The Taliban government in Afghanistan have urged support from international nations as the nation deals with the after-effects of a disastrous 6.1 magnitude earthquake that hit the country on Wednesday, 22 June.
Over 1000 people have lost their lives, and more than 1500 are severely injured. Several are still buried under the ruined mud-built homes.
Southeastern Paktika province was the worst hit, and the United Nations is speeding to provide emergency shelter and food help. Rescue efforts are being hindered due to heavy rain and a lack of resources.
Rescuers and survivors have said that villages are completely destroyed around the epicentre of the earthquake.
This is the deadliest earthquake to hit the nation in two decades and is a major challenge for the recent Taliban government, the Islamist movement which came back in power last year after the Western-backed government crumpled.
The earthquake hit around 44km (27 miles) from the city of Khost, and its tremors were felt even as far away as Pakistan and India.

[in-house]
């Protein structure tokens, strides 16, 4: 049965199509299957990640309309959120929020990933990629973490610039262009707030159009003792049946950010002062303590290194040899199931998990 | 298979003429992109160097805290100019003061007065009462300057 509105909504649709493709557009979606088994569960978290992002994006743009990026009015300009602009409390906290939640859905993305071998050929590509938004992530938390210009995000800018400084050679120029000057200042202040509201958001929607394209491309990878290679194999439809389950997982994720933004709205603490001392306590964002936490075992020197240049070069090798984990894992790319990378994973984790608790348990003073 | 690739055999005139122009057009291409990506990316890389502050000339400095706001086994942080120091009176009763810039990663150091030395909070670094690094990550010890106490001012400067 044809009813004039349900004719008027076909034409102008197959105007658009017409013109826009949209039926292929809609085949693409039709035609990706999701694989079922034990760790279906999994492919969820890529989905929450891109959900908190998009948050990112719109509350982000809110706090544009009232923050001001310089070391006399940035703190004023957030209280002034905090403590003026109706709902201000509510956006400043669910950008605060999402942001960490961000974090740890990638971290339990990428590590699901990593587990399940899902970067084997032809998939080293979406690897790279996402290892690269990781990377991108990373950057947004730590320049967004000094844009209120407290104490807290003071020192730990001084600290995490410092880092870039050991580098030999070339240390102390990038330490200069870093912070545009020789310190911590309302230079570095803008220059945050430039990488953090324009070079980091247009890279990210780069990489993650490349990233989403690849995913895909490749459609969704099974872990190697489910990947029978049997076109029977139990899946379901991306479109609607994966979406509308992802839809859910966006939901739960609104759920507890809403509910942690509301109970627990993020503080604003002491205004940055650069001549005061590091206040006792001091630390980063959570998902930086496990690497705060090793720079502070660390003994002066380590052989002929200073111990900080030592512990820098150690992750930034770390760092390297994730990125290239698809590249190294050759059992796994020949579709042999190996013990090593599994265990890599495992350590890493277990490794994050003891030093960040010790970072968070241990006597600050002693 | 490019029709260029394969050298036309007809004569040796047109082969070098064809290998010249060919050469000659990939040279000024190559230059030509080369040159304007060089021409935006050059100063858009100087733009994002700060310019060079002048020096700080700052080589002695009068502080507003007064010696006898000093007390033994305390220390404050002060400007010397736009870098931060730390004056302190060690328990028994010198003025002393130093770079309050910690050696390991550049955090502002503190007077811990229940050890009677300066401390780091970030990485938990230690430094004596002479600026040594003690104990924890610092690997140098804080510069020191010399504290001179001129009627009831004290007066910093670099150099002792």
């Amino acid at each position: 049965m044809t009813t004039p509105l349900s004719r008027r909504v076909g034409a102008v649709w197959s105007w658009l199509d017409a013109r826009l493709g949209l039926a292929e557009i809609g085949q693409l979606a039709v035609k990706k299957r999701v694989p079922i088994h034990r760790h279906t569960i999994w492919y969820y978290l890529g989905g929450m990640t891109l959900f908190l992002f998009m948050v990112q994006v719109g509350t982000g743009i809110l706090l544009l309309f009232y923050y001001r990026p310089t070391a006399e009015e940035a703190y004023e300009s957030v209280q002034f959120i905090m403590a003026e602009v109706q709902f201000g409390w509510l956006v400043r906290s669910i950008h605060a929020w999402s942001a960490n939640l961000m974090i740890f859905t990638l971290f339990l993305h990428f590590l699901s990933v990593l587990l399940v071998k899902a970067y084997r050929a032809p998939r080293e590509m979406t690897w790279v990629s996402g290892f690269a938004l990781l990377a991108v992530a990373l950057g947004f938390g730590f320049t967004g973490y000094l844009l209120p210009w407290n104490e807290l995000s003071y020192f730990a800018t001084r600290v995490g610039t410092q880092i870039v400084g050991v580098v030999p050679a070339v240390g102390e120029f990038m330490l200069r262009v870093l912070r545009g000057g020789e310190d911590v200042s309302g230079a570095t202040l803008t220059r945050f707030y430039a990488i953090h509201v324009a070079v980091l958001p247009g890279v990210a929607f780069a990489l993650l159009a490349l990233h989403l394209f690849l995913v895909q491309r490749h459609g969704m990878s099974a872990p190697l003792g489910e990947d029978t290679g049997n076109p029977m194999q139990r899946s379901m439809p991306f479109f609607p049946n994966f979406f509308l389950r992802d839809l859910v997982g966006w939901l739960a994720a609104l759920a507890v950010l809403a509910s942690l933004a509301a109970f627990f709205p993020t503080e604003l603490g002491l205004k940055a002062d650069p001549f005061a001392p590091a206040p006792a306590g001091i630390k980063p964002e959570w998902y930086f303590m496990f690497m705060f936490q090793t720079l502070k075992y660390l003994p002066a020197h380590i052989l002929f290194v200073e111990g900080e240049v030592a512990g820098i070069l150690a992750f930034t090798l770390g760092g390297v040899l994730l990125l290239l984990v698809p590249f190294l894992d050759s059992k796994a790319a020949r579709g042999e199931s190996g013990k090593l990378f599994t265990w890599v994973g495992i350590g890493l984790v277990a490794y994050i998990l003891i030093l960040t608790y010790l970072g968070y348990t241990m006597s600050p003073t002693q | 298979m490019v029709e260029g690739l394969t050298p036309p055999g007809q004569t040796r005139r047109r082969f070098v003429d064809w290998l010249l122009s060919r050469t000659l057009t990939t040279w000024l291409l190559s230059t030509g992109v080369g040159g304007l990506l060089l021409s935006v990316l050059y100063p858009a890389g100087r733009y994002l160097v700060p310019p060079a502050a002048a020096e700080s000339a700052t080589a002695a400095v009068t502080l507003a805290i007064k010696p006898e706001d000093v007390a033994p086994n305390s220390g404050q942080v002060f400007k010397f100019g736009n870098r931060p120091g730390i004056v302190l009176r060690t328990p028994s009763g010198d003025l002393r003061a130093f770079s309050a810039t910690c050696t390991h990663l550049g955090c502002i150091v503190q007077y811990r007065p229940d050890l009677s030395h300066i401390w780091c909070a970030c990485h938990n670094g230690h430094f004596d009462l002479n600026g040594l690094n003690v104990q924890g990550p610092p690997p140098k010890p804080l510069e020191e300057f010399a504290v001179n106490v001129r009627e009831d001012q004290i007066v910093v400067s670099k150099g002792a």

Afghanistan is amid a humanitarian and economic crisis and a senior Taliban official, Abdul Qahar Balkhi, stated the government is financially incapable of assisting the people to the extent that is required.
He further added that aid agencies, neighbouring nations and world powers were helping, but the assistance required to be extended to a much larger scale as it was a devastating earthquake which has not been experienced in many years.
António Guterres, the head of the UN, stated that the agency had ‘fully mobilized’ over this disaster. Medical supplies, Health teams, food and emergency shelters were sent to the quake site, said the UN officials.
During the last decade, over 7000 people have been killed due to earthquakes in Afghanistan, reports the UN’s Office for the Coordination of Humanitarian Affairs. The nation has reported 560 deaths every year due to earthquakes.
This little child is the only remaining alive member of her family. Locals say they couldn’t find any other member of her family.